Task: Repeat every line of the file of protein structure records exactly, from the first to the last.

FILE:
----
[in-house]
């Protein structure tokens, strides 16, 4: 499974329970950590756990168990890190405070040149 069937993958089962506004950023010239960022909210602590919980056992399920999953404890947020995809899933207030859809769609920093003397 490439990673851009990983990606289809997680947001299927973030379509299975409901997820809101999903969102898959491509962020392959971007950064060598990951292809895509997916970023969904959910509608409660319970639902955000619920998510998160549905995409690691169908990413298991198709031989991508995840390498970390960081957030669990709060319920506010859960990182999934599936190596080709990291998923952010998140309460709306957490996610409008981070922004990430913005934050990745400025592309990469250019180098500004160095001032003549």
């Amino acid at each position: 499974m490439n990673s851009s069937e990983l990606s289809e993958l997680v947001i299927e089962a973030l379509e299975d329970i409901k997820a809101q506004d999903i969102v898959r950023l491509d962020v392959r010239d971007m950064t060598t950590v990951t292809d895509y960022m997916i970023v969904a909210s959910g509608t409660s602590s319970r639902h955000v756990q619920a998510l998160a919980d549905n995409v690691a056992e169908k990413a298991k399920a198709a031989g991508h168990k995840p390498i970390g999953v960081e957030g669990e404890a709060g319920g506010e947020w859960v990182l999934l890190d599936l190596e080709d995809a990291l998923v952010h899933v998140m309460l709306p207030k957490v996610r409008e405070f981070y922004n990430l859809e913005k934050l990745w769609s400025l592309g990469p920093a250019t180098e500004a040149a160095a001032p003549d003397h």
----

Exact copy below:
[in-house]
């Protein structure tokens, strides 16, 4: 499974329970950590756990168990890190405070040149 069937993958089962506004950023010239960022909210602590919980056992399920999953404890947020995809899933207030859809769609920093003397 490439990673851009990983990606289809997680947001299927973030379509299975409901997820809101999903969102898959491509962020392959971007950064060598990951292809895509997916970023969904959910509608409660319970639902955000619920998510998160549905995409690691169908990413298991198709031989991508995840390498970390960081957030669990709060319920506010859960990182999934599936190596080709990291998923952010998140309460709306957490996610409008981070922004990430913005934050990745400025592309990469250019180098500004160095001032003549």
């Amino acid at each position: 499974m490439n990673s851009s069937e990983l990606s289809e993958l997680v947001i299927e089962a973030l379509e299975d329970i409901k997820a809101q506004d999903i969102v898959r950023l491509d962020v392959r010239d971007m950064t060598t950590v990951t292809d895509y960022m997916i970023v969904a909210s959910g509608t409660s602590s319970r639902h955000v756990q619920a998510l998160a919980d549905n995409v690691a056992e169908k990413a298991k399920a198709a031989g991508h168990k995840p390498i970390g999953v960081e957030g669990e404890a709060g319920g506010e947020w859960v990182l999934l890190d599936l190596e080709d995809a990291l998923v952010h899933v998140m309460l709306p207030k957490v996610r409008e405070f981070y922004n990430l859809e913005k934050l990745w769609s400025l592309g990469p920093a250019t180098e500004a040149a160095a001032p003549d003397h």